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Boxing Odds and Ends: Paul vs. Fury, the Mike Tyson Statue and More

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They held a press conference on the afternoon of the Canelo-Plant fight to promote the forthcoming match in Tampa between you tube influencer Jake Paul and UK reality star Tommy Fury. Paul vs. Fury, an 8-round cruiserweight contest packaged with the usual frills that one associates with a Jake Paul production, will air on Showtime Pay Per-View on Dec. 18.

For the confab, Showtime commandeered the Red Tail, a combination sports bar and karaoke lounge inside Resorts World, the newest property on the Las Vegas Strip.

Resorts World is quite a joint (“joint” being an old Vegas term applied indiscriminately to any property with gambling). Built with Malaysian money, Resorts World harbors three different Hilton hotel brands with a combined 3,506 rooms and 40 restaurants and bars. It sits on the site of the old Stardust Hotel and Casino.

The press conference afforded this reporter the first look inside the property. It’s been open for several months — the grand opening was June 24 – but like most long-time Las Vegas residents, the opening of a new resort, no matter how lavish, carries no great allure. We’re jaded.

Another reason for attending was the free brunch. No matter the aliment, it had to beat the box lunches that were doled out to the boxing writers in the media room at the MGM Grand, the contents of which made a Subway sandwich shop seem like a 5-star restaurant.

The confab was moderated by Claudia Trejos who saw her role as that of a cheerleader (“Hello! Can you feel the excitement building?”). Tommy Fury, the 22-year-old half-brother of Tyson Fury, wasn’t there, having rushed back to England because of a family emergency; reportedly his mother had taken ill. He was represented by ace trainer SugarHill Steward who has taken Tommy under his wing. Steward noted that although Tommy is raw, he’s very athletic and learns fast and that fighting is in his blood and in his culture.

Jake Paul was joined on the dais by the newest member of his team, Coach D, a character developed by comedian/satirist Drew “Druski” Desbordes who Gentleman’s Quarterly calls Hip-Hops new favorite comedian. Coach D did not bring his A game.

Jake Paul, needless to say, is no shrinking violet. He considers himself solely responsible for bringing a younger demographic into a sport that had been overtaken by UFC. “Everyone should take up boxing,” he said, “just for fitness, confidence, and to be able to protect yourself.” As for Tommy Fury, he says this will be Fury’s “first real test against an opponent who’s not there to flop over…(and) he will crack under the pressure.” Had Fury been there, he would have undoubtedly countered that Paul, 24, is finally fighting a man of his own age and someone who is actually a boxer, not a refugee from another sport. Paul’s last three opponents — Nate Robinson, Ben Askren, and Tyron Woodley — were in their late thirties.

Tommy Fury is 7-0 (4). His former opponents were 14-175-5 in the aggregate. The oddsmakers chalked him the favorite. At the moment, Fury is a consensus 7/4 favorite.

Those in the know tell me that Jake Paul can fight more than a little, as Damon Runyon would have put it. Methinks the oddsmakers have the wrong favorite.

The Red Tail at Resorts World Las Vegas sits directly across from Mulberry Street Pizzeria. Mulberry Street was the main thoroughfare of New York’s Little Italy, but this pizza place, a tentacle of a small SoCal franchise, originated in Beverly Hills.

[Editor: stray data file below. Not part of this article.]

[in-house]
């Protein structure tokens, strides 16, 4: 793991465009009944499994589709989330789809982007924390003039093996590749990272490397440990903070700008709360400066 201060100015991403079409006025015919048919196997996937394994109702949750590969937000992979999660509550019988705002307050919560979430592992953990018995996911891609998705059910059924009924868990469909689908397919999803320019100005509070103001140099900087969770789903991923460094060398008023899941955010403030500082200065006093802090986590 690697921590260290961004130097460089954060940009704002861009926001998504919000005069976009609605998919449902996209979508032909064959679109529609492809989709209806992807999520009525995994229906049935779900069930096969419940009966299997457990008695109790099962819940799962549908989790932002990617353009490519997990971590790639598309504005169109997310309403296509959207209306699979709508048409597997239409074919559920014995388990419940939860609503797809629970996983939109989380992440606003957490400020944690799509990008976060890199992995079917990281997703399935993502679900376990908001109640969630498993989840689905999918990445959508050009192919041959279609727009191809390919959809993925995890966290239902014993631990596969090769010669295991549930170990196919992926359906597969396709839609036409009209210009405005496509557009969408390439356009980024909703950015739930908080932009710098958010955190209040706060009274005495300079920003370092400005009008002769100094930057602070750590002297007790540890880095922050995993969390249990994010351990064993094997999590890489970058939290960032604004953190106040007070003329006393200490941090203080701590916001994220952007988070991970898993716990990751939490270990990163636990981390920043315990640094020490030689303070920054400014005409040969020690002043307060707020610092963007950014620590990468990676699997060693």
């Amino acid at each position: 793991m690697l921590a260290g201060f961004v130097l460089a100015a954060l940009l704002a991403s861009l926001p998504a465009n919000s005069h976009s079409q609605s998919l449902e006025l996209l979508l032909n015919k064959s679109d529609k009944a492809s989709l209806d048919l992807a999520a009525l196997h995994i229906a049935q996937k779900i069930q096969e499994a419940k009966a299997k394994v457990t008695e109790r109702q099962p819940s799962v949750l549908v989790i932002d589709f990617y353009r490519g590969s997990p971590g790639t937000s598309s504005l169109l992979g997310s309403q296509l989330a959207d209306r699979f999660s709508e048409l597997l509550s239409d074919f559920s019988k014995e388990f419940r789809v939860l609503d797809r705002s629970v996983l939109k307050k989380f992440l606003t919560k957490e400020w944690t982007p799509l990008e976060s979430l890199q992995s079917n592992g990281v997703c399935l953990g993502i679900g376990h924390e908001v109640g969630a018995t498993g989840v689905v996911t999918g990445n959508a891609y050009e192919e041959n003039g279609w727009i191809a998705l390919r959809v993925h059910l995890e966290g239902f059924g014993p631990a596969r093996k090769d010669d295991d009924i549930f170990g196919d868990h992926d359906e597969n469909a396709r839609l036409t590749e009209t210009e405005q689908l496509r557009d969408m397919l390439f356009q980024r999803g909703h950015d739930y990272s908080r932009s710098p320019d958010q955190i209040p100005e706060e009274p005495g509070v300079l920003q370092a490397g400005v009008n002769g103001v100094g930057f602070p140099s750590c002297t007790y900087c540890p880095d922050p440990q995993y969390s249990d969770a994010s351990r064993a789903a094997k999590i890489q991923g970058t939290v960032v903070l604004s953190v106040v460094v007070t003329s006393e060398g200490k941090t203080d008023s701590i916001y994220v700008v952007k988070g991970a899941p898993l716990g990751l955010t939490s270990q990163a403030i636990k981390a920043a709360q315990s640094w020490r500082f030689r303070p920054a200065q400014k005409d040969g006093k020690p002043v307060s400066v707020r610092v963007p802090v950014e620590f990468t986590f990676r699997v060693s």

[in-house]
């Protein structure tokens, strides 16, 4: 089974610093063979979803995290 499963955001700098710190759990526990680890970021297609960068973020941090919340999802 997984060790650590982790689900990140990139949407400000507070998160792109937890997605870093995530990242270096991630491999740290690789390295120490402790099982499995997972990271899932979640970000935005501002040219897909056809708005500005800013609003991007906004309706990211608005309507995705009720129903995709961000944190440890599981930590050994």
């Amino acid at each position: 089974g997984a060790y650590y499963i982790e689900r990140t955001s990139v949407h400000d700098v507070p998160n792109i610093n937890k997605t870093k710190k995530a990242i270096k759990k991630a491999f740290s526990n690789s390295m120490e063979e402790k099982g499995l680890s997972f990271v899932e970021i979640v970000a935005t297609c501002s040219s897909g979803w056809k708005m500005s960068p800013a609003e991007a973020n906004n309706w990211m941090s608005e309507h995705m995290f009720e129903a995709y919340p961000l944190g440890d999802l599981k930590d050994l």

Last month, a 10-foot-tall statue of Mike Tyson was unveiled at the entrance to the pizzeria. It was commissioned by Mulberry Street’s founder and owner Richie Palmer as a tribute to the boxer who Palmer says has been a close friend for thirty-five years.

It’s an impressive piece of artwork but, as many have noted, it doesn’t look anything like him. Hopefully Mr. Palmer got a good deal on it.

statuebetter

By the way, by all accounts the pizza at Mulberry Street Pizzeria is outstanding. A plain cheese slice goes for $5.50. Add $1 for each topping. Yes, the days of the cheap buffets that were once a Las Vegas trademark, are long gone.

R.I.P. Jerry Martin

News arrived this past weekend that Jerry Martin had died. There were no details; merely that he had passed away. He would have turned sixty-eight on the 28th of this month.

A light heavyweight, nicknamed “The Bull,” Martin was born and raised in Antigua. He turned pro in Philadelphia in 1976 without the benefit of any amateur experience and compiled a record of 25-7 (17).

Martin wasn’t a great fighter by any means, but his career invites comparison to Jerry Quarry, which is to say that he came along at the wrong time – at a time when his weight class was exceptionally strong. He had three cracks at the world title, losing to Eddie Mustafa Muhammad (L TKO 10), Matthew Saad Muhammad (L TKO 11), and Dwight Muhammad Qawi (L TKO 6).

Jerry Martin’s signature win came inside New Jersey’s Rahway State Penitentiary. On May 25, 1980, he won a 10-round unanimous decision over Rahway inmate James Scott in a bout televised on NBC. Scott, who was in there for armed robbery, which violated his parole (that’ll do it every time), was undefeated (18-0-1). Eight of those wins had come inside prison walls including a win over future champ Mustafa Muhammad, then known as Eddie Gregory. Martin’s triumph was a major upset and Martin’s manager J. Russell Peltz would number it among the highlights of his 50-plus years in boxing.

We here at TSS send condolences to his loved ones. May he rest in peace.

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O.J. Simpson the Boxer: A Heartwarming Tale for the Whole Family

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O.J. Simpson passed away on Wednesday, April 10, at age 76 in Las Vegas where he had been diagnosed with prostate cancer. For millions of Americans, news of his passing unloosed a flood of memories.